I must confess that when I entered the building I didn’t know what I would find. The news emanating from New York to reach Gulfstream Park this winter, both on and off the record, was disturbing but, unfortunately, not totally unexpected.
When I arrived at the press box level of Aqueduct Race Track over the weekend, I discovered newly installed carpet under foot and a fresh coat of paint on the walls leading to the press office and press box.
It was a welcome sight from the blight that had become the norm, the result of an acrimonious relationship between “new NYRA” and the Genting organization that now occupies the swanky part of the building formerly known as the Aqueduct grandstand.
Perhaps not surprising but somewhat amusing was the fact that the new paint job didn’t extend all the way through to the fifth level where the stewards and Equibase chart callers live and where Tom Durkin would later call his penultimate Wood Memorial.
And you thought David Letterman would be the only prominent retiree come 2015?
The incomplete paint job is reminiscent of the scene from “The Sting” where Kid Twist would put the final hook in Doyle Lonnegan with a visit to a makeshift telegraph office that ultimately would provide misleading post-posting information.
You may recall “I said place it on Lucky Dan, that horse is going to finish second!”
After entering the press box my first instinct was to visit with Jerry Bossert. If it weren’t for the Daily News’ Aqueduct “expose” he inspired, I might have been returning to the unhealthy work space I left behind following Holidayfest weekend last fall.
“I had been [privately] complaining about this for months,” Bossert explained.
“Jerry, you did a hell of a paint job,” I would later say, “and my body thanks you for having the hole in the roof repaired and the pigeon droppings scraped off the walls.”
“You can still see some feathers once in a while,” he said.
On occasions such as the Wood Memorial these days, you still can find a press box full of reporters there for the big race. One of those media members was Steven Crist, who was blogging live from Aqueduct.
Editorially, Steven and I often stand at about 180 degrees but a racetrack press box is a lot like the jock’s room; friendly competitors having mutual respect for one another. In our case, it might be more aptly described as friendly parimutuel respect.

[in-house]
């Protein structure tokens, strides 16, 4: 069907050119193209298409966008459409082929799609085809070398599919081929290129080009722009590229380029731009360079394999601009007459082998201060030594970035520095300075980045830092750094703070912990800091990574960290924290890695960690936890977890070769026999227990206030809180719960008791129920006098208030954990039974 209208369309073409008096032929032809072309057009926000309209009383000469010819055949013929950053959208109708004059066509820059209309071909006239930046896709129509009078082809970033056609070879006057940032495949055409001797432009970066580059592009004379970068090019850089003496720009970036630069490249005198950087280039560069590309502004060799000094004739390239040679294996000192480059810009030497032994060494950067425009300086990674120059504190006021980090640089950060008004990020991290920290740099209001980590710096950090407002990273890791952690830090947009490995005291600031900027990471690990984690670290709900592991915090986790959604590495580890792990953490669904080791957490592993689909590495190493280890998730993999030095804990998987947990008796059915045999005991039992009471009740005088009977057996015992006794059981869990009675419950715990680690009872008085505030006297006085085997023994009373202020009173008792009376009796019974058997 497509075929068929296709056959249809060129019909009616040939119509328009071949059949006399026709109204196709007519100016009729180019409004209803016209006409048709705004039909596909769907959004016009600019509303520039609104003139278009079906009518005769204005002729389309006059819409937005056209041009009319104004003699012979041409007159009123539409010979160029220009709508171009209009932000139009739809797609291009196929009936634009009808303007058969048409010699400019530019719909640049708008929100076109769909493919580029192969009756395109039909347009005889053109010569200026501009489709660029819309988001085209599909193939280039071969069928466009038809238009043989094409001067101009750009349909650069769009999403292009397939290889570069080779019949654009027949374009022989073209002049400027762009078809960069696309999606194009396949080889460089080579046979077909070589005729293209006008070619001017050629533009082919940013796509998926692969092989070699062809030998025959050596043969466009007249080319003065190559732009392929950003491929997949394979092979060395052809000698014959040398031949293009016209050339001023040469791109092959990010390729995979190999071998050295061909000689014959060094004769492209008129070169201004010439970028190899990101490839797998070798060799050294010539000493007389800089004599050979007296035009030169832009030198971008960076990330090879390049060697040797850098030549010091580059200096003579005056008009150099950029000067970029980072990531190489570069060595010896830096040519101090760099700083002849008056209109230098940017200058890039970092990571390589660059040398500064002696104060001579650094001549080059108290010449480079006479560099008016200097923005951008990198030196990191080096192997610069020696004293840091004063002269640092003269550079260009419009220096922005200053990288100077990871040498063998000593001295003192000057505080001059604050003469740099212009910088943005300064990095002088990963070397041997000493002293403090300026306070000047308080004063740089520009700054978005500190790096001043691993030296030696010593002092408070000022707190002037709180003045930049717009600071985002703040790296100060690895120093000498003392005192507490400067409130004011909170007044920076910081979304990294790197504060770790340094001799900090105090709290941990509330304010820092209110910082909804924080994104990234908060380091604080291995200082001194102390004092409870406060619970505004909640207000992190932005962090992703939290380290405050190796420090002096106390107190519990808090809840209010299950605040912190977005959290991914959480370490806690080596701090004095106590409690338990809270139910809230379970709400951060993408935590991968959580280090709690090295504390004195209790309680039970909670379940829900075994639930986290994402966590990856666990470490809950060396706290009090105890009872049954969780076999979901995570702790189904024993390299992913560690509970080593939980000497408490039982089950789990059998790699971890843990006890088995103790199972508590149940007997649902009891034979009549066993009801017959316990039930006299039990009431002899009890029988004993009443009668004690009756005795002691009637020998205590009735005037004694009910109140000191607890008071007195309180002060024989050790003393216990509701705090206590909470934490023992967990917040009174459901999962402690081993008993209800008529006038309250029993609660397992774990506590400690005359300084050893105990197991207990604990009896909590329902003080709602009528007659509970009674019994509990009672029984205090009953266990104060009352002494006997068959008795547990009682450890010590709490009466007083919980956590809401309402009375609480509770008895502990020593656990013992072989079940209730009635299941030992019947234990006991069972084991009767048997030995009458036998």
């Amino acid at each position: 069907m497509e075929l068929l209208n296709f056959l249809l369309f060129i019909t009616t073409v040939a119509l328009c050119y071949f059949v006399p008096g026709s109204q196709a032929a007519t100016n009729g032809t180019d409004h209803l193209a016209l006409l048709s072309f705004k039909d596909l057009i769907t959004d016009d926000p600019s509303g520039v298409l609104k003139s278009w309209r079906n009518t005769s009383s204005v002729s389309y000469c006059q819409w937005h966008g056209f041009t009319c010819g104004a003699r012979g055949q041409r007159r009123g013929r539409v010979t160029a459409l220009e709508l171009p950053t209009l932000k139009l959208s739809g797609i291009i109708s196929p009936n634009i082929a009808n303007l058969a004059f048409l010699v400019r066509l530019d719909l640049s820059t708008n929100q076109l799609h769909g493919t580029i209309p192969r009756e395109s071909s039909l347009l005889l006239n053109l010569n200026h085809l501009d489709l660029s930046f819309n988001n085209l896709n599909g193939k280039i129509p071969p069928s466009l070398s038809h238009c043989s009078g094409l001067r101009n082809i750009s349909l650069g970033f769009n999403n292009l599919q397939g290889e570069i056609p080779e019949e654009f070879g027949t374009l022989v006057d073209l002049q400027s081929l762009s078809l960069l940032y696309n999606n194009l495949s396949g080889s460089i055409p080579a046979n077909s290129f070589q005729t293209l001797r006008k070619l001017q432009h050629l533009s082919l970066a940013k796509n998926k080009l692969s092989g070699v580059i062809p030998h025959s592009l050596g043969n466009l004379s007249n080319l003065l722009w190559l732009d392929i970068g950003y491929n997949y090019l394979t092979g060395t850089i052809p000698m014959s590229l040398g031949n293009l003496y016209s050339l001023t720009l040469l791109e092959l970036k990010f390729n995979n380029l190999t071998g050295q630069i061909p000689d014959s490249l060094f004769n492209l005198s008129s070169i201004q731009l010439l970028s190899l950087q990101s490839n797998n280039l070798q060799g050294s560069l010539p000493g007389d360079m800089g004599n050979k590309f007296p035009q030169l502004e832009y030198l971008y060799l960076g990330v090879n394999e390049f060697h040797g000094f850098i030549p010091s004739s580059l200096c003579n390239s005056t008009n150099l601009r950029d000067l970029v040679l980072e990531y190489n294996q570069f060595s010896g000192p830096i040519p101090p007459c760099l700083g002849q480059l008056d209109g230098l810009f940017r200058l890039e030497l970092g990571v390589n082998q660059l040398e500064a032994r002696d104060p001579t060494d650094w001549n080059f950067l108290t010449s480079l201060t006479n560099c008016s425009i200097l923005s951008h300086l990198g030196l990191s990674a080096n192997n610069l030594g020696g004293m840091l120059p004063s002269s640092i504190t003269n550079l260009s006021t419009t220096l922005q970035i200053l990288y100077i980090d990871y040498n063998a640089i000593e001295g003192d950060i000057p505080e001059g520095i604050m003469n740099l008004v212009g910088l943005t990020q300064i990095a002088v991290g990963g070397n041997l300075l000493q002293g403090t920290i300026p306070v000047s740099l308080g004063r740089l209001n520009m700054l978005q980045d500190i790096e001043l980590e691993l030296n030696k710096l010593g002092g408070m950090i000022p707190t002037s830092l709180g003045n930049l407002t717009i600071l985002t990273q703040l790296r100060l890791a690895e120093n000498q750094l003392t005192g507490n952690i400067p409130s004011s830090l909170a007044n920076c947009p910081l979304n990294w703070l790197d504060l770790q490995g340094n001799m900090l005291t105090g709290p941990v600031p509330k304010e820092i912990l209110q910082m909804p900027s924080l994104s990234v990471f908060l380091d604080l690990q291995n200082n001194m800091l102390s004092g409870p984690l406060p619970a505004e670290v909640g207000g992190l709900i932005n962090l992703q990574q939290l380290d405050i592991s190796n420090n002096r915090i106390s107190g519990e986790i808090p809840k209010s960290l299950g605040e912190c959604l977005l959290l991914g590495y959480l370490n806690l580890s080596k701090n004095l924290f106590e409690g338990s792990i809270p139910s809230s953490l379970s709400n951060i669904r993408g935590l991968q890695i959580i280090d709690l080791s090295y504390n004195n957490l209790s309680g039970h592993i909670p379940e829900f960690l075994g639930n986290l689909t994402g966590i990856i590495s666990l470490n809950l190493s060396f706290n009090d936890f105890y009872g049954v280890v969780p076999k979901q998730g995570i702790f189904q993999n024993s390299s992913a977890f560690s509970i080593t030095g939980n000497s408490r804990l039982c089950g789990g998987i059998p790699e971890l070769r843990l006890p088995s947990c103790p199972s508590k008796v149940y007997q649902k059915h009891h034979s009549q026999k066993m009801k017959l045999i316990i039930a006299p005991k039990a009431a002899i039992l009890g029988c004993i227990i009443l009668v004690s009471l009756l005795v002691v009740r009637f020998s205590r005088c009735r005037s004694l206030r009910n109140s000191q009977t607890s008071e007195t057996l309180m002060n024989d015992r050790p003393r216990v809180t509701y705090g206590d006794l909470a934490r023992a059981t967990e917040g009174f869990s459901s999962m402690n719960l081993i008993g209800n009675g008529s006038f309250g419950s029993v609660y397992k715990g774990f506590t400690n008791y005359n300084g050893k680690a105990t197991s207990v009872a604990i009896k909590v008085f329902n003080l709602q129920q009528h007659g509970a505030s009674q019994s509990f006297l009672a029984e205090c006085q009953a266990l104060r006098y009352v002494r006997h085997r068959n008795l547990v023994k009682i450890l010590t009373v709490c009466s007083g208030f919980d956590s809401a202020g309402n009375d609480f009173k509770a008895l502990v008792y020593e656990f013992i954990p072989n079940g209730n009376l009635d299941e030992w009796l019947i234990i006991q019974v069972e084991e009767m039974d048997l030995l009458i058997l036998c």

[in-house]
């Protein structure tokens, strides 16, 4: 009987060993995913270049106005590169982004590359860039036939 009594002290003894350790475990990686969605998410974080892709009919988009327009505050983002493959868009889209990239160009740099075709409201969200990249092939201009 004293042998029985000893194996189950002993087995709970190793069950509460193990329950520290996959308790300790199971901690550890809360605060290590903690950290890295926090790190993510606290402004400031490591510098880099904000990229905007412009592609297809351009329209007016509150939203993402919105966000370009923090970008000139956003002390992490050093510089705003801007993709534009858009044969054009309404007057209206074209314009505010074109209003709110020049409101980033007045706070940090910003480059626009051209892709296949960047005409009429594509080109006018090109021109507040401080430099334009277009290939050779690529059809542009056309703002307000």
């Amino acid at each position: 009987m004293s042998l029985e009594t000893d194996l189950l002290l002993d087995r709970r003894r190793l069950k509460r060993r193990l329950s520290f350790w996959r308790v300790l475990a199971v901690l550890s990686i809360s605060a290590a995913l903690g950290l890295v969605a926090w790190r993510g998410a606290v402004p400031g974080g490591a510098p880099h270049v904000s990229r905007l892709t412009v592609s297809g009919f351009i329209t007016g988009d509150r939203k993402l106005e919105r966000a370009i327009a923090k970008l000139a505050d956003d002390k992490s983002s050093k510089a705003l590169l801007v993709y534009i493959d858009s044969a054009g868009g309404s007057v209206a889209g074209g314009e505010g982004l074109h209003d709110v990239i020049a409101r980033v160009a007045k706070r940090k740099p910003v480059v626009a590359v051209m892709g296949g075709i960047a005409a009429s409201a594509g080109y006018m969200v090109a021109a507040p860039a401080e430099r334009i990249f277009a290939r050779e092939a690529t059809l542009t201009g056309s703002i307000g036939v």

Knowing I would find a sympathetic ear, I told Steve about my first losing season in the last four years at Gulfstream Park.
“On one occasion, I mis-punched myself—you know how painful that can be. On another, I committed a horseplayer’s worst sin of all; making an error of omission, not commission. I lost my equilibrium after that and never got it back.”
Steve nodded. We’ve all been there.
I’m sure neither one of us thought that he would need to be rushed to Winthrop University Hospital the following day after he stopped breathing. Daily Racing Form reported him to be in critical but stable condition.
His friends and colleagues are holding a good thought.
Between races, five hours in advance of the 89th Wood, NYRA placing judge Sentell “Sonny” Taylor, surrounded by friends and family, was feted for his half century of service to the association, first as a clocker, then official timer and now as an official.
In the winners’ circle, master of ceremonies Richard Migliore introduced NYRA President Christopher Kay to make the presentation. But first, with Taylor standing there his side, Kay found it necessary to do two commercial minutes.
Kay informed his guests that NYRA had hired Luis Grandison as its new Spanish-language race caller, that NYRA had a new Roku HD channel and that “Longshots,” an attractive, state of the art simulcast facility, was now open for business.
It was like Saratoga 2013 all over again when Kay’s penchant for face time resulted in the late Paul Moran observing at ESPN.com that “the most dangerous place in Saratoga is the eight feet between Kay and a mini-cam.”
Kay finally got around to saluting Taylor on his 50 years of service although, as far as we could see, there were no time pieces to celebrate the occasion--not that the always nattily turned out Taylor was lacking in sartorial accoutrements.
It is no small irony that the ceremony came at the end of a week that saw two NYRA executives resign; Director of Communications Eric Wing and Chief Marketing Officer Rodnell Workman. Workman had been on the job 22 months; Wing was hired last April.
It was good to see the Big A’s press box, my first, filled with media, some who were lamenting the recent loss of 167 non-union jobs at the venerable Newark Star-Ledger. Its newsroom lost 40 of its 156 staffers.
“The one good thing about getting old is that there’s no longer a future in the newspaper business,” cracked DRF’s Mike Watchmaker.
Nonetheless, all of it made a press box old-schooler smile on Wood day 2014 when, after the official sign had been posted, the son of a Giant Killer stood in the winners’ circle fielding question after his horse upset more highly regarded rivals in the day’s big race.